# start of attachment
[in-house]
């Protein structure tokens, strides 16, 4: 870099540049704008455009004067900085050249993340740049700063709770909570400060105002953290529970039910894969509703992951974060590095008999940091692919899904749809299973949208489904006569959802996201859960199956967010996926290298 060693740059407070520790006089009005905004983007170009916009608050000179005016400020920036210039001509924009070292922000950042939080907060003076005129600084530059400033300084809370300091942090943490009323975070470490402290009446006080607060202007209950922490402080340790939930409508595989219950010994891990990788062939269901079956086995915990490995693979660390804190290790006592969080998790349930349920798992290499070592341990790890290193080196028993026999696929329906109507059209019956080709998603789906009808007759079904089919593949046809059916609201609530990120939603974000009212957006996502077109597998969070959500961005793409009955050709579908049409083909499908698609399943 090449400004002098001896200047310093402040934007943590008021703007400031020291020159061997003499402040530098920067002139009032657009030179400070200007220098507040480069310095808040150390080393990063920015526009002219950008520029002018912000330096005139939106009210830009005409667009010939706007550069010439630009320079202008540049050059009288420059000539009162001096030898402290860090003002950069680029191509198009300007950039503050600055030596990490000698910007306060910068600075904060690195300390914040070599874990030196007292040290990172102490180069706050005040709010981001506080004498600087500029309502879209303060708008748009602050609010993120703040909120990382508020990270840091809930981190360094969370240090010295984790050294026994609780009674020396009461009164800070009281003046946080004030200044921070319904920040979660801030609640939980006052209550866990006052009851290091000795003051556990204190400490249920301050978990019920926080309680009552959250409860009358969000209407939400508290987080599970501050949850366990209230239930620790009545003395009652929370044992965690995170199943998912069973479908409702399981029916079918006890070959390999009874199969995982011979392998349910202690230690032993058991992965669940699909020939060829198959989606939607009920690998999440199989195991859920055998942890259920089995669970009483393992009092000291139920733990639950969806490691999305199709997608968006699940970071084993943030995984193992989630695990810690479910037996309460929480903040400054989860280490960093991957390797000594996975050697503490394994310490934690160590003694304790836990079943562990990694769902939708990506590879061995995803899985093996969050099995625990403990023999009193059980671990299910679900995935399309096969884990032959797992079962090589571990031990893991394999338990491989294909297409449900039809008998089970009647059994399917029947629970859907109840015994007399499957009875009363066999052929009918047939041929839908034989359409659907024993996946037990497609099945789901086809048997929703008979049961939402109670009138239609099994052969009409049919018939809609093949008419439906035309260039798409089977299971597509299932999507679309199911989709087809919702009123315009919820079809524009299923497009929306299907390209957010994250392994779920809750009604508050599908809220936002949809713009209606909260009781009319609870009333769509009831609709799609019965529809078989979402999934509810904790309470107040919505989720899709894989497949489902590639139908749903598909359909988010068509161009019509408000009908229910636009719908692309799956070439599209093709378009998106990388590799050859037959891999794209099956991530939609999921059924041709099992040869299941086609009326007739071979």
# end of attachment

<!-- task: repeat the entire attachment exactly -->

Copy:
[in-house]
């Protein structure tokens, strides 16, 4: 870099540049704008455009004067900085050249993340740049700063709770909570400060105002953290529970039910894969509703992951974060590095008999940091692919899904749809299973949208489904006569959802996201859960199956967010996926290298 060693740059407070520790006089009005905004983007170009916009608050000179005016400020920036210039001509924009070292922000950042939080907060003076005129600084530059400033300084809370300091942090943490009323975070470490402290009446006080607060202007209950922490402080340790939930409508595989219950010994891990990788062939269901079956086995915990490995693979660390804190290790006592969080998790349930349920798992290499070592341990790890290193080196028993026999696929329906109507059209019956080709998603789906009808007759079904089919593949046809059916609201609530990120939603974000009212957006996502077109597998969070959500961005793409009955050709579908049409083909499908698609399943 090449400004002098001896200047310093402040934007943590008021703007400031020291020159061997003499402040530098920067002139009032657009030179400070200007220098507040480069310095808040150390080393990063920015526009002219950008520029002018912000330096005139939106009210830009005409667009010939706007550069010439630009320079202008540049050059009288420059000539009162001096030898402290860090003002950069680029191509198009300007950039503050600055030596990490000698910007306060910068600075904060690195300390914040070599874990030196007292040290990172102490180069706050005040709010981001506080004498600087500029309502879209303060708008748009602050609010993120703040909120990382508020990270840091809930981190360094969370240090010295984790050294026994609780009674020396009461009164800070009281003046946080004030200044921070319904920040979660801030609640939980006052209550866990006052009851290091000795003051556990204190400490249920301050978990019920926080309680009552959250409860009358969000209407939400508290987080599970501050949850366990209230239930620790009545003395009652929370044992965690995170199943998912069973479908409702399981029916079918006890070959390999009874199969995982011979392998349910202690230690032993058991992965669940699909020939060829198959989606939607009920690998999440199989195991859920055998942890259920089995669970009483393992009092000291139920733990639950969806490691999305199709997608968006699940970071084993943030995984193992989630695990810690479910037996309460929480903040400054989860280490960093991957390797000594996975050697503490394994310490934690160590003694304790836990079943562990990694769902939708990506590879061995995803899985093996969050099995625990403990023999009193059980671990299910679900995935399309096969884990032959797992079962090589571990031990893991394999338990491989294909297409449900039809008998089970009647059994399917029947629970859907109840015994007399499957009875009363066999052929009918047939041929839908034989359409659907024993996946037990497609099945789901086809048997929703008979049961939402109670009138239609099994052969009409049919018939809609093949008419439906035309260039798409089977299971597509299932999507679309199911989709087809919702009123315009919820079809524009299923497009929306299907390209957010994250392994779920809750009604508050599908809220936002949809713009209606909260009781009319609870009333769509009831609709799609019965529809078989979402999934509810904790309470107040919505989720899709894989497949489902590639139908749903598909359909988010068509161009019509408000009908229910636009719908692309799956070439599209093709378009998106990388590799050859037959891999794209099956991530939609999921059924041709099992040869299941086609009326007739071979």